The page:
Note: you must have both git and gpg default PGP keys set locally for to run without error. Additionally you must add your PGP key to a public-key-server.

Push tag v1.3.0 upstream:

$ git push --tags

Once this tag passes CI, go to step 3. For more info on tagging, see the release tags section.

Note: If CI fails for some reason, you will have to revert the tagged commit, re-commit, and make a new PR.

3. Create a PR for post-release version updates

Check out a new branch from master (or use your release-v1.3.0 branch) and commit the following changes:

  • version/version.go: update Version to v1.3.0+git.
  • internal/scaffold/go_mod.go, change the require line version for from v1.3.0 to master.
  • internal/scaffold/helm/go_mod.go: same as for internal/scaffold/go_mod.go.
  • internal/scaffold/ansible/go_mod.go: same as for internal/scaffold/go_mod.go.

Create a new PR for this branch, targetting the master branch. Once this PR passes CI and is merged, master can be unfrozen.

If the release is for a patch version (e.g. v1.3.1), an identical PR should be created, targetting the v1.3.x branch. Once this PR passes CI and is merged, v1.3.x can be unfrozen.

4. Releasing binaries, signatures, and release notes

(Non-patch releases only) Unlock the master branch. See this section for steps to do so.

The final step is to upload binaries, their signature files, and release notes from for v1.3.0. See this section for steps to do so.

5. Making a new release branch

If you have created a new major or minor release, you need to make a new branch for it. To do this, checkout the tag that you created and make a new branch that matches the version you released with x in the position of the patch number. For example, to make a new release branch after v1.3.0 and push it to the repo, you would follow these steps:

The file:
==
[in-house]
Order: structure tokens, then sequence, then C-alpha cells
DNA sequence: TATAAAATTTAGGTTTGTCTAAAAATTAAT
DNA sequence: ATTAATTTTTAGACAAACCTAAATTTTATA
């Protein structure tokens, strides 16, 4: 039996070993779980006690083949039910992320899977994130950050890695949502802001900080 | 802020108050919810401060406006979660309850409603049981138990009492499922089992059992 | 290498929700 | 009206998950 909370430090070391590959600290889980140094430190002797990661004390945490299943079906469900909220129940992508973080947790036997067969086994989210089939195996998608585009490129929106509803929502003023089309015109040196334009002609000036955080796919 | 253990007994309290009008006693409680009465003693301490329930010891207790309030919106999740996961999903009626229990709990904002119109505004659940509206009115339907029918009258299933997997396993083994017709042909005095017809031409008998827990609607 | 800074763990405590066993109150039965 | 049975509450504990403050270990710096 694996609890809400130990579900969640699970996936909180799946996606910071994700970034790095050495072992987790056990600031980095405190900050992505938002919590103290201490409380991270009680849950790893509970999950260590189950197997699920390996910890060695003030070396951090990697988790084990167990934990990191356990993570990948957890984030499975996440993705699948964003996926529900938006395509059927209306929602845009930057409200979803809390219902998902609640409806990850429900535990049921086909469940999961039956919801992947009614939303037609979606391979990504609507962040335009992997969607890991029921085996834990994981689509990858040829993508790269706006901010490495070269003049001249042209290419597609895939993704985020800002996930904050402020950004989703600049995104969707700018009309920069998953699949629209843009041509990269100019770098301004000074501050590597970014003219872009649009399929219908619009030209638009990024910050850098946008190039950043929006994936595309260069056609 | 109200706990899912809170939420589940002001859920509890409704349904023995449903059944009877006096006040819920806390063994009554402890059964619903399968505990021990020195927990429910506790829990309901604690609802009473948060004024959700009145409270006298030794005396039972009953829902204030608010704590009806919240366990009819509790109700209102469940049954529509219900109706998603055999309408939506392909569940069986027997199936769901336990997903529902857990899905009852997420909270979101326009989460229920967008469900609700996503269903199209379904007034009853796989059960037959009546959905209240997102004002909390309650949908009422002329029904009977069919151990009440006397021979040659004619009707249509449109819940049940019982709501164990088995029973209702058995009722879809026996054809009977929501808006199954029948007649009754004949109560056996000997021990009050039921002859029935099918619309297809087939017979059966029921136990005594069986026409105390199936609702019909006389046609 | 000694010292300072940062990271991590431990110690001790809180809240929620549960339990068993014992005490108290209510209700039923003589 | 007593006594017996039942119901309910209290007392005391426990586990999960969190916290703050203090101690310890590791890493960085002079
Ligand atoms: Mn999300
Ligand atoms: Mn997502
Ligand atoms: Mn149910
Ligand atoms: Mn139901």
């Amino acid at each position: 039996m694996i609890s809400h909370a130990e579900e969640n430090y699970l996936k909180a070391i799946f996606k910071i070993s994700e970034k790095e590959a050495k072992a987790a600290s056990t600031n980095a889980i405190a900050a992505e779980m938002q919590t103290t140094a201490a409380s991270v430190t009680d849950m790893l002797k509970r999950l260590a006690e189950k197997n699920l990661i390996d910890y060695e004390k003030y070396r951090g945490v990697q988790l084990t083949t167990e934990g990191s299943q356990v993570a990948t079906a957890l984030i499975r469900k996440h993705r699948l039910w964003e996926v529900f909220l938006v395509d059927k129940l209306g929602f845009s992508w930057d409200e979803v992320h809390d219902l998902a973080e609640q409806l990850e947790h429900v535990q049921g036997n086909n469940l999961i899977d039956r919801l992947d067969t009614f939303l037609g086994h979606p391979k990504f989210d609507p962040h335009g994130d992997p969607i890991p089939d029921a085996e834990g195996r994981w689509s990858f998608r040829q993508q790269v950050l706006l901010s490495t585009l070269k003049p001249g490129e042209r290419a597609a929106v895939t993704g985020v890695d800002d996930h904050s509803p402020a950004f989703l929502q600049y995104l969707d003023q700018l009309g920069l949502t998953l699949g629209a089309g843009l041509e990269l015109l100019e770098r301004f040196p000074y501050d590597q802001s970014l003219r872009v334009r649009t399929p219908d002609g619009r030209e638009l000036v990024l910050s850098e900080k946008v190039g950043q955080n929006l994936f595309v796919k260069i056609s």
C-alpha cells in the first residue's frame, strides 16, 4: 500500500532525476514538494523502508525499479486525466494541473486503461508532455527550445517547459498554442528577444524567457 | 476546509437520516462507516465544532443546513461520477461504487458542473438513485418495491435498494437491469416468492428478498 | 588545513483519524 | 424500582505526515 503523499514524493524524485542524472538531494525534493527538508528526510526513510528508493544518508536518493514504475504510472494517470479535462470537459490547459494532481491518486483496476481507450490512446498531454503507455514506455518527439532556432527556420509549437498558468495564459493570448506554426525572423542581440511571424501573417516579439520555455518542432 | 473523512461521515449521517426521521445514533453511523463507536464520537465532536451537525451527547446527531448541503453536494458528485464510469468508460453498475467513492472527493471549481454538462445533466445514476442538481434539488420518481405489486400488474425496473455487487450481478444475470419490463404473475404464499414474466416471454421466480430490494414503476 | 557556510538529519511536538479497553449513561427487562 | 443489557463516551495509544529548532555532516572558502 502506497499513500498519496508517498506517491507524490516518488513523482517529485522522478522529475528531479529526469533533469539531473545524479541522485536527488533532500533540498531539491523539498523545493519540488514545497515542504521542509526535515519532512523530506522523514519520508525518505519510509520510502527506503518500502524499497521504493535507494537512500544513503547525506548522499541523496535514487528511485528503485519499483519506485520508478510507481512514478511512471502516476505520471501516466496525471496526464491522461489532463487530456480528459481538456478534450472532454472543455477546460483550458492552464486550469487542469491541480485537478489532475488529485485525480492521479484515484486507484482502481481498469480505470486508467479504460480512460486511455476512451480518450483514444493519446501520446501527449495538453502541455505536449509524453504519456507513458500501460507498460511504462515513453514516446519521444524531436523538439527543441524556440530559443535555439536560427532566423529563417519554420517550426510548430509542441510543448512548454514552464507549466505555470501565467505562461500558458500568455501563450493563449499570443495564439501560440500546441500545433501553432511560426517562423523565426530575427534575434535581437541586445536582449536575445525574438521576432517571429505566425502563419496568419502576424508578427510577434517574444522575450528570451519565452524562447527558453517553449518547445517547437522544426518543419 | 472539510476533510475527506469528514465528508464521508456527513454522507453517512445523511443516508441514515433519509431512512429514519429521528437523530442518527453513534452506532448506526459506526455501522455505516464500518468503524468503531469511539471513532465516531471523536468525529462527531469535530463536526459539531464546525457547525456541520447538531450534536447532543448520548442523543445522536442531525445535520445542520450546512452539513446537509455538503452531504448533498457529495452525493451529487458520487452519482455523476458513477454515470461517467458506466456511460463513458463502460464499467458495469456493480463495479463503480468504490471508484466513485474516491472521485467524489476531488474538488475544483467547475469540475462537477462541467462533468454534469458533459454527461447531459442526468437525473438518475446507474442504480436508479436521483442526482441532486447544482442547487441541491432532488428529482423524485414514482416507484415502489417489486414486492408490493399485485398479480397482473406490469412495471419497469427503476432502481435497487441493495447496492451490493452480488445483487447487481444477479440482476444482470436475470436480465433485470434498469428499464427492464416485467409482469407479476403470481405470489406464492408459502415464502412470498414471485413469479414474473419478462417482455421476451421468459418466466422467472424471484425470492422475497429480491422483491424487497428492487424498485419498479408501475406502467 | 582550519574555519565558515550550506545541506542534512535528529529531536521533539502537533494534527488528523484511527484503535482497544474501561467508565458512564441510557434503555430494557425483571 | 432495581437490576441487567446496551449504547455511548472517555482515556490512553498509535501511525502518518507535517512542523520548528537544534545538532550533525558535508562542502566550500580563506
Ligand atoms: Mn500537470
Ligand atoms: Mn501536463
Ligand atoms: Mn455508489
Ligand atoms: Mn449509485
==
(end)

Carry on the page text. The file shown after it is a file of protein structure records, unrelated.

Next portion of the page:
$ git checkout tags/v1.3.0
Note: checking out 'tags/v1.3.0'.
$ git checkout -b v1.3.x
Switched to a new branch 'v1.3.x'
$ git push origin v1.3.x
Total 0 (delta 0), reused 0 (delta 0)
remote: Create a pull request for 'v1.3.x' on GitHub by visiting:
 * [new branch]      v1.3.x -> v1.3.x

Now that the branch exists, you need to make the post-release PR for the new release branch. To do this, simply follow the same steps as in step 3 with the addition of changing the branch name in the go.mod scaffold from master to the new branch (for example, v1.3.x). Then, make the PR against the new branch.

6. Updating the Homebrew formula

We support installing via Homebrew, so we need to update the operator-sdk Homebrew formula once the release is cut. Follow the instructions below, or for more detailed ones on the Homebrew contribution README, to open a PR against the repository.

$ docker run -t -d linuxbrew/brew:latest --name homebrew
$ docker exec --rm -it homebrew /bin/bash
# Run the following commands in the container.
$ git config --global <GITHUB-USERNAME>
$ git config --global github.token <GITHUB-TOKEN>
# Replace the release version of the newly cut release.
$ curl -L $OPERATORSDKURL -o operator-sdk
# Calculate the SHA256
$ export OPERATORSUM="$(sha256sum operator-sdk | cut -d ' ' -f 1)"
$ brew bump-formula-pr --strict --url=$OPERATORSDKURL --sha256=$OPERATORSUM operator-sdk

Note: If there were any changes made to the CLI commands, make sure to look at the existing tests, in case they need updating.

You’ve now fully released a new version of the Operator SDK. Good work! Make sure to follow the post-release steps below.

(Post-release) Updating the operator-sdk-samples repo

Many releases change SDK API’s and conventions, which are not reflected in the operator-sdk-samples repo. The samples repo should be updated and versioned after each SDK major/minor release with the same tag, ex. v1.3.0, so users can refer to the correct operator code for that release.

The release process for the samples repo is simple:

  1. Make changes to all relevant operators (at least those referenced by SDK docs) based on API changes for the new SDK release.
  2. Ensure the operators build and run as expected (see each operator’s docs).
  3. Once all API changes are in master, create a release tag locally:
    $ git checkout master && git pull
    $ export VER="v1.3.0"
    $ git tag --sign --message "Operator SDK Samples $VER" "$VER"
    $ git push --tags

(Post-release) Updating the release notes

Add the following line to the top of the GitHub release notes for v1.3.0:

**NOTE:** ensure the `v1.3.0` tag is referenced when referring to sample code in the [SDK Operator samples repo]( for this release. Links in SDK documentation are currently set to the samples repo `master` branch.